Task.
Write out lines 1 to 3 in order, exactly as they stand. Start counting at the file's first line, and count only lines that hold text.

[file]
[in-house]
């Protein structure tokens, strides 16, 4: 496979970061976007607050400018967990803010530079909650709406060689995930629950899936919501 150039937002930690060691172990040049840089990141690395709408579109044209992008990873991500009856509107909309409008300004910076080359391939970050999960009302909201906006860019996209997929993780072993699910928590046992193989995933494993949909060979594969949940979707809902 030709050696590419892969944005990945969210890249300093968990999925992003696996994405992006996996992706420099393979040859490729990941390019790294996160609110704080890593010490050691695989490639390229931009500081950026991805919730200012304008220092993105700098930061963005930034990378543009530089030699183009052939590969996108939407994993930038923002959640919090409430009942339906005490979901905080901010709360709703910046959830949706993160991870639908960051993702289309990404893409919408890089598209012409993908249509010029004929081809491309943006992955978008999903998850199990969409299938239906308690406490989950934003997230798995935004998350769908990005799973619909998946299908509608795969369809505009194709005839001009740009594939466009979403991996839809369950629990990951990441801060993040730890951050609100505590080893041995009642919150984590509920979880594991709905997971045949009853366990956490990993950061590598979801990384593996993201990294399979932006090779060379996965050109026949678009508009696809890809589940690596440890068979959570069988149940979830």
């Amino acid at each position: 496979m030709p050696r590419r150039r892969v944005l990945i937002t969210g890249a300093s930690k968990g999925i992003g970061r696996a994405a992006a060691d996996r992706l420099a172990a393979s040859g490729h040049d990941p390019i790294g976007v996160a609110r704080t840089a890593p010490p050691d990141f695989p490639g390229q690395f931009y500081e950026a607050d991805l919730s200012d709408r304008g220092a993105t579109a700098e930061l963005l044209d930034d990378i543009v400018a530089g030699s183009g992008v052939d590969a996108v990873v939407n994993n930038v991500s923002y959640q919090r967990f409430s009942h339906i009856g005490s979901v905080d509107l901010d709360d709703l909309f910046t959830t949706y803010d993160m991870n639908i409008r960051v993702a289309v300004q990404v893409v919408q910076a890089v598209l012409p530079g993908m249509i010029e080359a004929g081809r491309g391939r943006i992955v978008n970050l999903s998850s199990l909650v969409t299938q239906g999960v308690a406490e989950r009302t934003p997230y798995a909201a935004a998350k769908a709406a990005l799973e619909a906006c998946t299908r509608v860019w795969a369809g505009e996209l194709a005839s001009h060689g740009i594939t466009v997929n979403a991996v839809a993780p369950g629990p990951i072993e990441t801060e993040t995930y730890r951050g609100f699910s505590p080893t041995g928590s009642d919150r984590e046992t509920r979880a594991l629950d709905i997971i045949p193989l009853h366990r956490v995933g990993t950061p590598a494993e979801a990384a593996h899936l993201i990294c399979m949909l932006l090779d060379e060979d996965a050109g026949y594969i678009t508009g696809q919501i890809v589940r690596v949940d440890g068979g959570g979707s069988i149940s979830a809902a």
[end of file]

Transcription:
[in-house]
């Protein structure tokens, strides 16, 4: 496979970061976007607050400018967990803010530079909650709406060689995930629950899936919501 150039937002930690060691172990040049840089990141690395709408579109044209992008990873991500009856509107909309409008300004910076080359391939970050999960009302909201906006860019996209997929993780072993699910928590046992193989995933494993949909060979594969949940979707809902 030709050696590419892969944005990945969210890249300093968990999925992003696996994405992006996996992706420099393979040859490729990941390019790294996160609110704080890593010490050691695989490639390229931009500081950026991805919730200012304008220092993105700098930061963005930034990378543009530089030699183009052939590969996108939407994993930038923002959640919090409430009942339906005490979901905080901010709360709703910046959830949706993160991870639908960051993702289309990404893409919408890089598209012409993908249509010029004929081809491309943006992955978008999903998850199990969409299938239906308690406490989950934003997230798995935004998350769908990005799973619909998946299908509608795969369809505009194709005839001009740009594939466009979403991996839809369950629990990951990441801060993040730890951050609100505590080893041995009642919150984590509920979880594991709905997971045949009853366990956490990993950061590598979801990384593996993201990294399979932006090779060379996965050109026949678009508009696809890809589940690596440890068979959570069988149940979830």
């Amino acid at each position: 496979m030709p050696r590419r150039r892969v944005l990945i937002t969210g890249a300093s930690k968990g999925i992003g970061r696996a994405a992006a060691d996996r992706l420099a172990a393979s040859g490729h040049d990941p390019i790294g976007v996160a609110r704080t840089a890593p010490p050691d990141f695989p490639g390229q690395f931009y500081e950026a607050d991805l919730s200012d709408r304008g220092a993105t579109a700098e930061l963005l044209d930034d990378i543009v400018a530089g030699s183009g992008v052939d590969a996108v990873v939407n994993n930038v991500s923002y959640q919090r967990f409430s009942h339906i009856g005490s979901v905080d509107l901010d709360d709703l909309f910046t959830t949706y803010d993160m991870n639908i409008r960051v993702a289309v300004q990404v893409v919408q910076a890089v598209l012409p530079g993908m249509i010029e080359a004929g081809r491309g391939r943006i992955v978008n970050l999903s998850s199990l909650v969409t299938q239906g999960v308690a406490e989950r009302t934003p997230y798995a909201a935004a998350k769908a709406a990005l799973e619909a906006c998946t299908r509608v860019w795969a369809g505009e996209l194709a005839s001009h060689g740009i594939t466009v997929n979403a991996v839809a993780p369950g629990p990951i072993e990441t801060e993040t995930y730890r951050g609100f699910s505590p080893t041995g928590s009642d919150r984590e046992t509920r979880a594991l629950d709905i997971i045949p193989l009853h366990r956490v995933g990993t950061p590598a494993e979801a990384a593996h899936l993201i990294c399979m949909l932006l090779d060379e060979d996965a050109g026949y594969i678009t508009g696809q919501i890809v589940r690596v949940d440890g068979g959570g979707s069988i149940s979830a809902a």